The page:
Not everybody loves award-winning movies.
Guillermo del Toro’s “The Shape of Water” won four Oscars: best picture, best director, best original score and best production design.
The film, which has a 92% rating on Rotten Tomatoes (and an audience score of 78%), has received mostly positive reviews.
But some critics hate it.
A lot of the negative criticism stems from a lack of fleshed-out, three-dimensional characters, leaving some wondering if Del Toro sacrificed character development for stunning visuals.
A few negative reviews haven’t stopped the success of this movie so far, but they are still interesting to look at.
Here are some of the worst reviews of “The Shape of Water” from critics:
“The movie’s worldview is as easy to like as the protagonist and her friends, but del Toro lays it on so thick that there’s no room for counterargument or even independent thought.”
“The more I try to find some kind of justifiable meaning and relevance, the more I find ‘The Shape of Water’ a loopy, lunkheaded load of drivel.”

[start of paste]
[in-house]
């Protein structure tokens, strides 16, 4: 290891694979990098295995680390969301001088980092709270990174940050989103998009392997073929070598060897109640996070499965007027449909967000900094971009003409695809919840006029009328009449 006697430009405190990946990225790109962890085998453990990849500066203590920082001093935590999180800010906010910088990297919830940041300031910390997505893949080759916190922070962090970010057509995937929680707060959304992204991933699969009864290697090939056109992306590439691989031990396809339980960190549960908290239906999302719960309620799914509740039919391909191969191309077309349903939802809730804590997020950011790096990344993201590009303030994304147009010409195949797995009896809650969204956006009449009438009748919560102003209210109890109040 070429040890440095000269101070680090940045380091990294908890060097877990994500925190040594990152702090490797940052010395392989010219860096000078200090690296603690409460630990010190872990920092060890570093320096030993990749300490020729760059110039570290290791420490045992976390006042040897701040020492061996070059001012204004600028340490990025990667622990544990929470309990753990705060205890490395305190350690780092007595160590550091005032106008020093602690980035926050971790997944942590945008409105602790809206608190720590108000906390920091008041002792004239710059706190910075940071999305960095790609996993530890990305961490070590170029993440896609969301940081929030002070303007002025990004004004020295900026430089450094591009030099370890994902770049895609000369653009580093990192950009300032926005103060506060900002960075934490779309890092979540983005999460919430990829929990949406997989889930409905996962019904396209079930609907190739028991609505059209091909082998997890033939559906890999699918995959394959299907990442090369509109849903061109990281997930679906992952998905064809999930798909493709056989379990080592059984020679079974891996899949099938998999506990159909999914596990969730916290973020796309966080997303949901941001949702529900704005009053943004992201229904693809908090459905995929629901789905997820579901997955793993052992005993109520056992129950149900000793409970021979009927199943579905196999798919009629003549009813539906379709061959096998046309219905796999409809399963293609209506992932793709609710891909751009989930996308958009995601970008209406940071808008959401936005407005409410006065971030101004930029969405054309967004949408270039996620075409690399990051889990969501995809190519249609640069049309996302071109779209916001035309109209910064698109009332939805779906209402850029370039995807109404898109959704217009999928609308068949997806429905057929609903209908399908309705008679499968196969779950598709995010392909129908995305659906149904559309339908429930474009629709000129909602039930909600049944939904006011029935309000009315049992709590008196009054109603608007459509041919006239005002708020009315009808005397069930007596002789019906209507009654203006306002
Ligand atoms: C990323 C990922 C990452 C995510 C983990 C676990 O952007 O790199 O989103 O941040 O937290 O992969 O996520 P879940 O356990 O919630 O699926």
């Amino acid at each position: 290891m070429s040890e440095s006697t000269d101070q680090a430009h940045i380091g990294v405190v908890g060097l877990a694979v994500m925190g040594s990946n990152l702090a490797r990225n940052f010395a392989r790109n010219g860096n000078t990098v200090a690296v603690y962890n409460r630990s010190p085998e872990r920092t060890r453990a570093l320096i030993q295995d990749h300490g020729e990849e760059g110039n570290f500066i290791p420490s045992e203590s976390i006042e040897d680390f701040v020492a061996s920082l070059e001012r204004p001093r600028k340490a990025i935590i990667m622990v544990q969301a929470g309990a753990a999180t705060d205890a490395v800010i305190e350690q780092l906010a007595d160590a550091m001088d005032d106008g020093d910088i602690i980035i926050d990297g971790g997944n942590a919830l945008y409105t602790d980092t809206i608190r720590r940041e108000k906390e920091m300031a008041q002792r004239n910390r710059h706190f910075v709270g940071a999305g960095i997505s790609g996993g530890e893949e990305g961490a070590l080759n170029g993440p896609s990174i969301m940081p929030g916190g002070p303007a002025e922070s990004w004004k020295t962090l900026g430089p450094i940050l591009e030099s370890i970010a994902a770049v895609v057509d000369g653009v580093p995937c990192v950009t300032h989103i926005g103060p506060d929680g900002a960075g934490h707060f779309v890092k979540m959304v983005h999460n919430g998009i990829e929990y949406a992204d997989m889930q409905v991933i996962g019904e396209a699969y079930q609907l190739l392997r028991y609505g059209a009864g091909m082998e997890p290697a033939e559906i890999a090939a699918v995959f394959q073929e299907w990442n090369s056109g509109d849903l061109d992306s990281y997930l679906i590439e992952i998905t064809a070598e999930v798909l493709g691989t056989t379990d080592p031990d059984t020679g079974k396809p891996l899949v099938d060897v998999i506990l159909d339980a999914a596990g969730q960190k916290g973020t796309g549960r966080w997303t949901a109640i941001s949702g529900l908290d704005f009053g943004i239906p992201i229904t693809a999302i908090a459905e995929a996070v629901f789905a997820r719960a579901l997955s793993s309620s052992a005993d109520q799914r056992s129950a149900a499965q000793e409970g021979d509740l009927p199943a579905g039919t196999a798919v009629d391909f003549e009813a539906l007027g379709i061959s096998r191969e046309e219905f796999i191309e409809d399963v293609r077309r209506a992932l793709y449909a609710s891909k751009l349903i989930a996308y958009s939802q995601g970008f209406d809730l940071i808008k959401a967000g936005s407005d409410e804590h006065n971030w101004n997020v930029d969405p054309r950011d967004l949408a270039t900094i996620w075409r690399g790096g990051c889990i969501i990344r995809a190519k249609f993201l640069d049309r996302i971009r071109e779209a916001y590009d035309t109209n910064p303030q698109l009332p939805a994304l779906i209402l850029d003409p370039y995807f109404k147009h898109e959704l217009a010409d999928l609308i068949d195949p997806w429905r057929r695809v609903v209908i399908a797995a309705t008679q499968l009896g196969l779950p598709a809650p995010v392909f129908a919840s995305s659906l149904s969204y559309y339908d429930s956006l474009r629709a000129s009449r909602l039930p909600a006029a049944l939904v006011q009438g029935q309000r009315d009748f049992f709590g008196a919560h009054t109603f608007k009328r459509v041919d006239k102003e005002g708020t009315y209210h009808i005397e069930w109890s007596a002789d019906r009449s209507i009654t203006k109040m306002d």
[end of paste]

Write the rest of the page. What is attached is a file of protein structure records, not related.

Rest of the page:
“I felt nothing for the characters which makes the premise of rooting for the misunderstood a moot point.”
“The Shape of Water has been made with a level of craftsmanship that should be the envy of most filmmakers, but the impudent, unruly streak that so often gives del Toro’s films their pulse has been airbrushed away.”
“Ultimately, this is a film from a group of terrific talents that never quite comes together the way you’d hope. It’s just too fluid to wholly take shape.”
“The Shape of Water is beautifully crafted on a technical level, just like del Toro’s other films, but it’s no more communicative than Pacific Rim. And like Crimson Peak, it renders the idea of romantic melodrama oddly abstract.”
“The story goes exactly where you think it will. It’s an utterly lovely, complacent movie, too comfortable with itself to generate real dramatic tension.”
“This mash-up of alien and immigrant hardship, in which lonely Elisa finds sexual release with a sea creature, is pervy, ridiculous, and humorless.”
“Rather than engaging with the genre in a meaningful way, [Guillermo] del Toro’s film is boring, broad, and unoriginal, without any magic or charm.”
“If we can’t believe in the characters, how are we supposed to care?”
“Enchanting and annoying in equal measures.”
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